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Prince George's Caps Taxes Even Tighter

By Terry M. Neal and Manuel Perez-Rivas
Washington Post Staff Writers
Wednesday, November 6, 1996; Page B13

Voters in Prince George's County refused yesterday to repeal a long-standing cap on property taxes and instead overwhelmingly approved a measure that would impose one of the toughest tax limits in the nation.

Wayne K. Curry (D), the Prince George's county executive who had called for the repeal of the tax cap, conceded defeat at the headquarters of the repeal campaign's offices in Largo. "The voters of Prince George's have spoken and spoken emphatically," he said. "They have called for a smaller, leaner government. And that's exactly what they will get."

He later added: "I hear the message. [The voters] think we can do more with less. We will work hard to do so."

Prince George's stood in sharp contrast to Montgomery County, where voters overwhelmingly rejected a tax-restriction measure called Question C. Shortly after the polls closed, activist Robin Ficker conceded defeat of the measure he put forth that would have forced a reduction in either income or property taxes. But Ficker, who has placed 15 ballot measures on the county's ballot, immediately said there is a "good chance" he'll try again to place a tax-cutting measure on the 1998 ballot.

"This year, they [county officials] were all able to gang up on Question C because nobody was running for office. In 1998, they'll all be running, and they'll be more concerned about their reelection than about a ballot question."

Prince George's already had one of the most restrictive tax limits in the region. But last night, ballot Question I, which would require the Prince George's government to seek voter approval for any local tax increase, was leading, 62 percent to 38 percent, with more than 90 percent of the county's precincts reporting. The other tax measure, which would have removed the current cap on county property taxes, was trailing by virtually the same ratio.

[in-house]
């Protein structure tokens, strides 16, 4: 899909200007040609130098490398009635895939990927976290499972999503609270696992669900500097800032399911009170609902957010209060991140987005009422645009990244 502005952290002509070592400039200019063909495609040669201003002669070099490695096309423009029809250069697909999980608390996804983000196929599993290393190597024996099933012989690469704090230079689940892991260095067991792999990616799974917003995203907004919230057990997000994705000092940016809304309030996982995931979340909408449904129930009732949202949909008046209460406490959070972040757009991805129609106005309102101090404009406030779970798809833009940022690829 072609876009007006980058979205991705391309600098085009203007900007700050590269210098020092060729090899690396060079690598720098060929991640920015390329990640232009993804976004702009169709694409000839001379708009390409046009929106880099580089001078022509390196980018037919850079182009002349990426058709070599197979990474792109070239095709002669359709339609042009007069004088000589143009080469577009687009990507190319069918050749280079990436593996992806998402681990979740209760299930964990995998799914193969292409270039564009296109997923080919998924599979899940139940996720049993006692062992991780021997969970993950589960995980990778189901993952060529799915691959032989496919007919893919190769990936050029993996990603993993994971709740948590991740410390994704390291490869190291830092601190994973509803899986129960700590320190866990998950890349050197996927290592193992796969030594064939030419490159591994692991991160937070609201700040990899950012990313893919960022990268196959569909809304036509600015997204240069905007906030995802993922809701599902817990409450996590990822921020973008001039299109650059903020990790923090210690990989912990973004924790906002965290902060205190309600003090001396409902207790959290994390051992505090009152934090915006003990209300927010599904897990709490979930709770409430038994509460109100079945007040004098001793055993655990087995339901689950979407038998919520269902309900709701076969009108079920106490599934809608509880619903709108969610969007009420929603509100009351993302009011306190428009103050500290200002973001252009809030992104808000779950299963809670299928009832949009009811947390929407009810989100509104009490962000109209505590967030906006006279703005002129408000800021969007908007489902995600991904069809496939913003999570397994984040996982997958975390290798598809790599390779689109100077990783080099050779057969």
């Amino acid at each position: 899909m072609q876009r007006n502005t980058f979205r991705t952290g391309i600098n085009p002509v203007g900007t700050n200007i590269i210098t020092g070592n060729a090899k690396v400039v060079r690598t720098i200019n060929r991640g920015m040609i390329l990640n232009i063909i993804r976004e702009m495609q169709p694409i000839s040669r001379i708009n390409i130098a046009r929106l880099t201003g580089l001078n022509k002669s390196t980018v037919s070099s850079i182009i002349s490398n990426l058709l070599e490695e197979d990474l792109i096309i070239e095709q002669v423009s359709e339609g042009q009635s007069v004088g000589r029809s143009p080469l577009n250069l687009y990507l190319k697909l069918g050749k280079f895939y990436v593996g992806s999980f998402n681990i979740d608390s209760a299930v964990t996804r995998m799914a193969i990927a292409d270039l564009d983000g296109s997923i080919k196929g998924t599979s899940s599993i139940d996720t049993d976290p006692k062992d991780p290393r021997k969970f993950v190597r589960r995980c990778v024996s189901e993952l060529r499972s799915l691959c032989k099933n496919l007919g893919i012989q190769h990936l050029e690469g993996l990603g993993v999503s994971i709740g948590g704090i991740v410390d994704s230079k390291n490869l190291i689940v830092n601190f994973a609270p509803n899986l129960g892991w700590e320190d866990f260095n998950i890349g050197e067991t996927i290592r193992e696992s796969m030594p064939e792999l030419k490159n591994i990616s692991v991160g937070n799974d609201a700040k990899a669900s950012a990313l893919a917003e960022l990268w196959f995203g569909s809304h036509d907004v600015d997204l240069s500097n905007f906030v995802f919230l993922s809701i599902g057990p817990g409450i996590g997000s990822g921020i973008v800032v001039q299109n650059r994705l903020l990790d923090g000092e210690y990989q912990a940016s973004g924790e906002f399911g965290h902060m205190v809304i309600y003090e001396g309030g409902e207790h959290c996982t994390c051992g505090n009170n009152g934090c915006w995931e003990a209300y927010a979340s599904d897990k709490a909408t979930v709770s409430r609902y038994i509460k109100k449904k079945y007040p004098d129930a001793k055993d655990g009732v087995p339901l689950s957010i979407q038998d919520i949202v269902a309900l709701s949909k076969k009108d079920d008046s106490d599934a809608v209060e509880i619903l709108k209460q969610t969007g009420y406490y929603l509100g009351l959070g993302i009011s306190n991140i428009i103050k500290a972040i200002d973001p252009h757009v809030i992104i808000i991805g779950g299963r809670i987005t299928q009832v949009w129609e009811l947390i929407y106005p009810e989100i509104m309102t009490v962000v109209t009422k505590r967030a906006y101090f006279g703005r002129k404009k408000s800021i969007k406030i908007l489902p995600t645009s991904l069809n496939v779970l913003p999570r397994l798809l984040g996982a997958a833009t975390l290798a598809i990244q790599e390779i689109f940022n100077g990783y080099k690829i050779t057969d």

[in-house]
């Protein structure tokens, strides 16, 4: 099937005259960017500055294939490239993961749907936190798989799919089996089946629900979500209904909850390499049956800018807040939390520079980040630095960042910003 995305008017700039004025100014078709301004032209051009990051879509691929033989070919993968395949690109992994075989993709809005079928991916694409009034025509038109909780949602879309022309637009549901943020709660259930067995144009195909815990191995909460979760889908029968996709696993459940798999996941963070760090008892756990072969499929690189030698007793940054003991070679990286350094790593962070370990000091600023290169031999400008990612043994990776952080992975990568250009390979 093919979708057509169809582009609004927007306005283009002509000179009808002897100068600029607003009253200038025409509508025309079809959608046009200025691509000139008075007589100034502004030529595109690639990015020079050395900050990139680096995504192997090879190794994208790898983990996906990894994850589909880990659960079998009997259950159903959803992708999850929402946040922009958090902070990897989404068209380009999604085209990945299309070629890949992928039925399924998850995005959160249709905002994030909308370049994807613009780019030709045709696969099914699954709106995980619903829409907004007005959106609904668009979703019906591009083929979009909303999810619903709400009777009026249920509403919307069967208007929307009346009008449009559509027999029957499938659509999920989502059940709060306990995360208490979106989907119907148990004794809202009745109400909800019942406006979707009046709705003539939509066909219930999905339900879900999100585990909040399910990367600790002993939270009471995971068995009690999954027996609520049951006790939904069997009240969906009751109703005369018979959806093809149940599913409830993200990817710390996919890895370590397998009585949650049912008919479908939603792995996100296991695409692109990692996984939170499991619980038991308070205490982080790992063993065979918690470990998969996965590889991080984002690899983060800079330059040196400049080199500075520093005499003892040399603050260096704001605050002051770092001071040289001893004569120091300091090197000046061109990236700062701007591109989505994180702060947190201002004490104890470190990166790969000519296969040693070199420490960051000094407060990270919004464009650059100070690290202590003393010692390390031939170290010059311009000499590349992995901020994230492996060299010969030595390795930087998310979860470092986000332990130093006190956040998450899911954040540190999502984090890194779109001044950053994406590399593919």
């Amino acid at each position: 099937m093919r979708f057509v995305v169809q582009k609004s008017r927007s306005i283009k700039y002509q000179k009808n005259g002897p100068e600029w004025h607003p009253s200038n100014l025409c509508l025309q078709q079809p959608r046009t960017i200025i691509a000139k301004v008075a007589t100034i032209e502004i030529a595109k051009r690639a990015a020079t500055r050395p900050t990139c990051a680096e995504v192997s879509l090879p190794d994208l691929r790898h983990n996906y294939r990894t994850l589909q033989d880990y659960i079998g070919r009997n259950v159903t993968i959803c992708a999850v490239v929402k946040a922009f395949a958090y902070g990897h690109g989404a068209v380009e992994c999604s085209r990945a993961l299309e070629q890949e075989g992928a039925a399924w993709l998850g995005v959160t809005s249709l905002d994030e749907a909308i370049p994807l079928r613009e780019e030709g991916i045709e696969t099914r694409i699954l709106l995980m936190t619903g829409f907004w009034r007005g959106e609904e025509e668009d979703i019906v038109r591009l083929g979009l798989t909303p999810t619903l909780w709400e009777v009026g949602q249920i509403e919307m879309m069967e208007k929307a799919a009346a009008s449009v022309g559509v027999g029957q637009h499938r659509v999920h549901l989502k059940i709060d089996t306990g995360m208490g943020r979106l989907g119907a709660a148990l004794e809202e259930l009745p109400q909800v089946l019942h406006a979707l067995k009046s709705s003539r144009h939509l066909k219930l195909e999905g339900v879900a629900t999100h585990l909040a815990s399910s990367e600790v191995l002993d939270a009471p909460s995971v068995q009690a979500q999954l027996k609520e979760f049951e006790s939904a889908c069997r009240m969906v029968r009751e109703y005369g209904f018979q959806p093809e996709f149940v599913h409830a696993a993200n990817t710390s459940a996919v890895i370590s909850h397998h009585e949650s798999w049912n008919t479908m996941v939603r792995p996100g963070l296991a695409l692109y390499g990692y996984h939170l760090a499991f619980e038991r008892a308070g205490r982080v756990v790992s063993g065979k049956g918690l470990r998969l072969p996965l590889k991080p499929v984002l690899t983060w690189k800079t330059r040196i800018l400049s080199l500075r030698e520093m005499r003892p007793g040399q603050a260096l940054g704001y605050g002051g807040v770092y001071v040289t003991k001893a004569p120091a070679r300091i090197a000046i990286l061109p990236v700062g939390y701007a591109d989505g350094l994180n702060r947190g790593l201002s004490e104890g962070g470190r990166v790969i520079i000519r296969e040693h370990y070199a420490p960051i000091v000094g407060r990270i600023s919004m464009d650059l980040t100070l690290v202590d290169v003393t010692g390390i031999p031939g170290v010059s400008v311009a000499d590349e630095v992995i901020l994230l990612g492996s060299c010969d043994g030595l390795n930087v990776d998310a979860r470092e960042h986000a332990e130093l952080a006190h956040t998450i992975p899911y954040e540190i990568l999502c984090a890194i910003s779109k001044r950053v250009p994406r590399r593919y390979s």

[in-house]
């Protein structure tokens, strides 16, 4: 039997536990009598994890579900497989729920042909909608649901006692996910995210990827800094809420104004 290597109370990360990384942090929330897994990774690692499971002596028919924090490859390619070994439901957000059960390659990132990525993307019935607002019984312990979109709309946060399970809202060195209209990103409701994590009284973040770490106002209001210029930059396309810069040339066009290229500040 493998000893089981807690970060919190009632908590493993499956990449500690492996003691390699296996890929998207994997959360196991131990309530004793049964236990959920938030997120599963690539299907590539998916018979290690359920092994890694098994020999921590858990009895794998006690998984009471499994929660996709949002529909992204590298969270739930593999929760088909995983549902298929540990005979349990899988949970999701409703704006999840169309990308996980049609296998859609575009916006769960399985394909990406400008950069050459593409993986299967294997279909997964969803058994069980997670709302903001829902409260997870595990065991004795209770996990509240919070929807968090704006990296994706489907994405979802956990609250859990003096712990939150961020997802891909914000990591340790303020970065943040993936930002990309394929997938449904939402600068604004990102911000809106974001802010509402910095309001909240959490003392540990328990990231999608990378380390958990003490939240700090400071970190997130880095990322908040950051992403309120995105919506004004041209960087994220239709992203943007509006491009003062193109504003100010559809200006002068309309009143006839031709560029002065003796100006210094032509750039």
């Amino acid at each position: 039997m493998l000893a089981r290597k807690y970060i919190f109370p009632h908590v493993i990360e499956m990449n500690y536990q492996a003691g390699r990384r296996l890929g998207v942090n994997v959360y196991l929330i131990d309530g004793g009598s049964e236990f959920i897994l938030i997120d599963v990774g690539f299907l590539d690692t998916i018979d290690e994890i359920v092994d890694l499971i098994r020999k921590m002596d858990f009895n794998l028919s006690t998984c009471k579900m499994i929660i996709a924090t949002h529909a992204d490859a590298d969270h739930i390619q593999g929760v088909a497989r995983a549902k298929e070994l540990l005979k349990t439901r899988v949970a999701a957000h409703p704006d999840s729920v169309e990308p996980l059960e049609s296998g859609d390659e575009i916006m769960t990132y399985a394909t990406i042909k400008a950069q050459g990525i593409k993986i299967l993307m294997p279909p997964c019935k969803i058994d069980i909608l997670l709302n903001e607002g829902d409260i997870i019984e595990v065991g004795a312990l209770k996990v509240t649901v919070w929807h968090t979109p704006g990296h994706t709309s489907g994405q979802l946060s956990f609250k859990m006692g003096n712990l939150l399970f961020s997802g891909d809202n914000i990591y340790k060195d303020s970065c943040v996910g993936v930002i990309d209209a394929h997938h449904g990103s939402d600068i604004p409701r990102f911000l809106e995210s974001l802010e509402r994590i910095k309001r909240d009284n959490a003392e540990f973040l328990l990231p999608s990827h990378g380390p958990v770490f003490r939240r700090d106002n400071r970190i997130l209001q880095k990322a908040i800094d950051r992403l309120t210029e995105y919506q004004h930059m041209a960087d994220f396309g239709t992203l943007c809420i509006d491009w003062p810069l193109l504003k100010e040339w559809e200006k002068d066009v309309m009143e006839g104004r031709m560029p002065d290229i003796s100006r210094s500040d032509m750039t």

The well-financed campaign to overturn the tax cap, known as TRIM (Tax Reform Initiative by Marylanders), started slowly, but it had the support of most county leaders, including Curry. The campaign mounted a last-minute television and radio ad blitz. About 600 volunteers worked the polls in a final effort to sway voters.

The result "shows that individuals still make a difference," said Judy Robinson, honorary co-chairman of TNT (Truth iN Taxation), the group campaigning for the tougher restriction. "In America, that's the way it's supposed to be. The people of Prince George's County are the winners."

Robinson and other activists created TNT this summer around the same time the County Council agreed to put the tax cap repeal question on the ballot. TNT got on the ballot by collecting the 10,000 signatures needed to do so. Robinson and another TNT leader, Robert Callahan of Bowie, also led the successful effort in 1992 to limit the terms of elected county officials.

In defeating the referendum to repeal TRIM, voters sent a strong message to the county's political and business leaders that they were in no mood for tax increases, despite the erosion of some services, particularly the schools. Curry, the Prince George's Chamber of Commerce, many labor unions and other groups had appealed passionately to the electorate to overturn the tax cap.

At Kingsford Elementary School in Mitchellville yesterday, Curry worked shoulder to shoulder with other volunteers spreading his anti-TRIM theme. His message to voters: "Invest in yourself. Don't destroy yourself." Curry ran into Gov. Parris N. Glendening (D), the previous county executive, at Largo High School. Glendening said he voted to repeal TRIM and voted against the measure that would require voter approval of all new taxes.

In Montgomery, opponents of the tax-cutting initiative, known as the "Ficker Amendment," visited polling places across the county. Montgomery County Executive Douglas M. Duncan (D) stopped at more than a dozen to ask voters to defeat the Ficker Amendment.

The Ficker Amendment gave voters the opportunity to order a cut in the county's "piggyback" income tax rate from 60 percent of the state income tax to 56 percent. If county officials failed to cut the county's income tax to that level, the amendment would have triggered a cut in property taxes.